Poetry projected on walls, Internet games played on cell phones and journals published online in multimedia will be part of the experience and discussion at "New Media, Technology and the Humanities."
The conference will explore how the digital age has transformed reading, writing, learning and literacy. A panel on "media archeology" will look at how new media evolved from traditional forms, changing long-held notions of intellectual property and copyright in the process. Another explores how the Internet affects teaching and learning -- with library collections, new encyclopedias and academic journals all available at the click of a mouse. And finally, panelists including digital culture guru John Seely Brown, former Xerox chief scientist, will show how new game technology has created a more interactive media experience that combines art, cinema and music. The event is sponsored by UC Irvine's Department of Film and Media Studies and HumaniTech.
Friday and Saturday, Feb. 17-18, 2006
Humanities Instructional Building, Room 135; UCI campus
Free and open to the public. For more information, call (949) 824-3638 or visit www.humanities.uci.edu/humanitech/
Friday, Feb. 17
9 a.m.-12:45 p.m.
"Digging: Media/Archeology" with Lev Manovich, associate professor of visual arts, UC San Diego; Erkki Huhtamo, associate professor of design/media arts, UCLA; Tara McPherson, assistant professor of critical studies, USC School of Cinema-Television; Jennifer Urban, director, USC Intellectual Property Clinic; Mark Poster, professor of history, UCI.
"Texting: Digital/Humanities" with Jeffrey Schnapp, professor of French, Italian and comparative literature, Stanford University; Eyal Amiran, lecturer in comparative literature, UCI; Noah Wardrip-Fruin, assistant professor of communication, UC San Diego; Mark Hansen, professor of English, University of Chicago; Rita Raley, assistant professor of English, UC Santa Barbara.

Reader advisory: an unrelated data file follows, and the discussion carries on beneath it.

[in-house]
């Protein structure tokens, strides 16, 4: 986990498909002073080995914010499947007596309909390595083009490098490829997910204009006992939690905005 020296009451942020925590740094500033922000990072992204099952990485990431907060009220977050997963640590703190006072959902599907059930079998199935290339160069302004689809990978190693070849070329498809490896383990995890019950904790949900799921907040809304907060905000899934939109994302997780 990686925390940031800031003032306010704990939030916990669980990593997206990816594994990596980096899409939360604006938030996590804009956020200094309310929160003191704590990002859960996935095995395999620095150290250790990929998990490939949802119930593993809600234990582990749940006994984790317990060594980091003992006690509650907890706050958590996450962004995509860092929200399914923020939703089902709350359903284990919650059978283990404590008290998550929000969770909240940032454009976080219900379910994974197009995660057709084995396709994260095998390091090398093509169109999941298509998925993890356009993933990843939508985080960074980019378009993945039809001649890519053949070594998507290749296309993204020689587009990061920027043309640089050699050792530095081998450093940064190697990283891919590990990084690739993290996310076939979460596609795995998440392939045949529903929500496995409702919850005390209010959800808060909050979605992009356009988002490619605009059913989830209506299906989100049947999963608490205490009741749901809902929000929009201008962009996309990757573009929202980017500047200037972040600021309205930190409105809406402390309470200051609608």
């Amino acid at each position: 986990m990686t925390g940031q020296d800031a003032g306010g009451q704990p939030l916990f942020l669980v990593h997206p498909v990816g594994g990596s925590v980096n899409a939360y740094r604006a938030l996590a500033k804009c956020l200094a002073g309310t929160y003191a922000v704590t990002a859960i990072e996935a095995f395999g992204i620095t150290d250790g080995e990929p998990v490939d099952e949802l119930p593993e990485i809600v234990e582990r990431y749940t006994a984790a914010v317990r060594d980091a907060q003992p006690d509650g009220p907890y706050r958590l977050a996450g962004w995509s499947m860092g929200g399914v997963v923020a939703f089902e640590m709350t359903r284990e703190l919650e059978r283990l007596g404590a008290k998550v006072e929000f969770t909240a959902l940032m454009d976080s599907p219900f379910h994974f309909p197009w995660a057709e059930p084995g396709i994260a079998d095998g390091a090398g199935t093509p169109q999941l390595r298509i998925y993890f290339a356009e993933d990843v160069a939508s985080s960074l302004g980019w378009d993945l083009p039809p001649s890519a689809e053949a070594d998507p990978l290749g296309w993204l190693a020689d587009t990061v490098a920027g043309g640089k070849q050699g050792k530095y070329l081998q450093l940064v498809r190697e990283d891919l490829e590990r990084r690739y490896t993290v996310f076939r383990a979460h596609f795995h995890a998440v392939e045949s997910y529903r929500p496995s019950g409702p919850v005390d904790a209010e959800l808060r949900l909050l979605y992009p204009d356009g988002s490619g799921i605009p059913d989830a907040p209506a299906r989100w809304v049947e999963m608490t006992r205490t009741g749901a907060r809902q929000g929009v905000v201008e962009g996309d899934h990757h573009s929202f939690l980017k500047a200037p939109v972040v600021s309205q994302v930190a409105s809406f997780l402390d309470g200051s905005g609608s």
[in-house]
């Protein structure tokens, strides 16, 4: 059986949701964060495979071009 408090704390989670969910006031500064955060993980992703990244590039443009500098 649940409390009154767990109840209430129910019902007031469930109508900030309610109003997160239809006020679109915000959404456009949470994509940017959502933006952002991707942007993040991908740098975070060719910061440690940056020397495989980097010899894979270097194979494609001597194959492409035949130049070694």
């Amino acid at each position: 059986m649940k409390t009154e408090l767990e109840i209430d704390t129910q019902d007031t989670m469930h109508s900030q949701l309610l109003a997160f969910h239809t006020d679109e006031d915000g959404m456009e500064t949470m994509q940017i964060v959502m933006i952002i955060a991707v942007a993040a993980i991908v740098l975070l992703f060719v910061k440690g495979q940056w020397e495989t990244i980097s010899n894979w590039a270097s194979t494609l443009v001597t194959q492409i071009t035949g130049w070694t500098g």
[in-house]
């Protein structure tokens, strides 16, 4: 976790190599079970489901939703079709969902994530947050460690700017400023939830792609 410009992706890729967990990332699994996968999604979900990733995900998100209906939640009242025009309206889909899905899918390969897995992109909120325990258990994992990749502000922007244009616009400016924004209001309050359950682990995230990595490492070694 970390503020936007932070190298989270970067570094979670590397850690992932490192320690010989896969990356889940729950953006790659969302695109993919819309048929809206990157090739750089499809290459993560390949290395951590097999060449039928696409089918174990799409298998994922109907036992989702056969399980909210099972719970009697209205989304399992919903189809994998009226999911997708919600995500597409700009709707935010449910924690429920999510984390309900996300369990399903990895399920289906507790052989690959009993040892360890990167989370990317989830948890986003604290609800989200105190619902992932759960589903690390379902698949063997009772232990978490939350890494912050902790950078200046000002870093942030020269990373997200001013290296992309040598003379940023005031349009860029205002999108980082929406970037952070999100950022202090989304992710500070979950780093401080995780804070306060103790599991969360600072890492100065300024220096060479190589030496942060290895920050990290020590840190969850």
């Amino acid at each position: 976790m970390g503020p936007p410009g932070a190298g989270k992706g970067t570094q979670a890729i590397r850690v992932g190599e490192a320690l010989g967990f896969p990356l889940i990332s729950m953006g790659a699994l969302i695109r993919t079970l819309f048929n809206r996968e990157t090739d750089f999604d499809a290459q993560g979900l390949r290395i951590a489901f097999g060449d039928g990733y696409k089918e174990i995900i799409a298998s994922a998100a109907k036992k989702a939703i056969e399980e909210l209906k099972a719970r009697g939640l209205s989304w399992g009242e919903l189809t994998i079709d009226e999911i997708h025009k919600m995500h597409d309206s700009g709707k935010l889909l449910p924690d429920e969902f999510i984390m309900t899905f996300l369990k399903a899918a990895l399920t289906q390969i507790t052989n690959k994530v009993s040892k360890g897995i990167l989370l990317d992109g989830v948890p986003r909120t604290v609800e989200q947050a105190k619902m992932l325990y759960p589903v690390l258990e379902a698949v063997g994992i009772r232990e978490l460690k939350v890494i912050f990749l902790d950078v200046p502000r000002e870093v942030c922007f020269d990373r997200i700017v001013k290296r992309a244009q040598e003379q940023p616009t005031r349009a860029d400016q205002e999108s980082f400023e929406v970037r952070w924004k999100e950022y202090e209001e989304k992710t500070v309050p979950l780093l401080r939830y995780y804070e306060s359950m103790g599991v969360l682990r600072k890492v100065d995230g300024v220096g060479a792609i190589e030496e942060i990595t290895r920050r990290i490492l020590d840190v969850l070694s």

Public reception at the Beall Center for Art and Technology, UCI
Saturday, Feb. 18
"Gaming: Remix/Culture" with Rosemary Coombe, Canada Research Chair in Law, Communication and Cultural Studies, York University; Andrew Herman, associate professor of communication studies, Wilfred Laurier University; Robert Nideffer, associate professor of studio art and computer science, UCI; Henry Lowood, curator for history of science and technology collections, Stanford University Libraries; John Seely Brown, former chief scientist for Xerox Corp. and former director of Xerox PARC.
This event is supported by Arts Computation Engineering, Beall Center for Art and Technology, California Institute for Telecommunications and Information Technology, Department of Film and Media Studies, HumaniTech, Humanities Center, International Center for Writing and Translation, Office of Research and Graduate Studies, School of Humanities, and the UC Humanities Research Institute.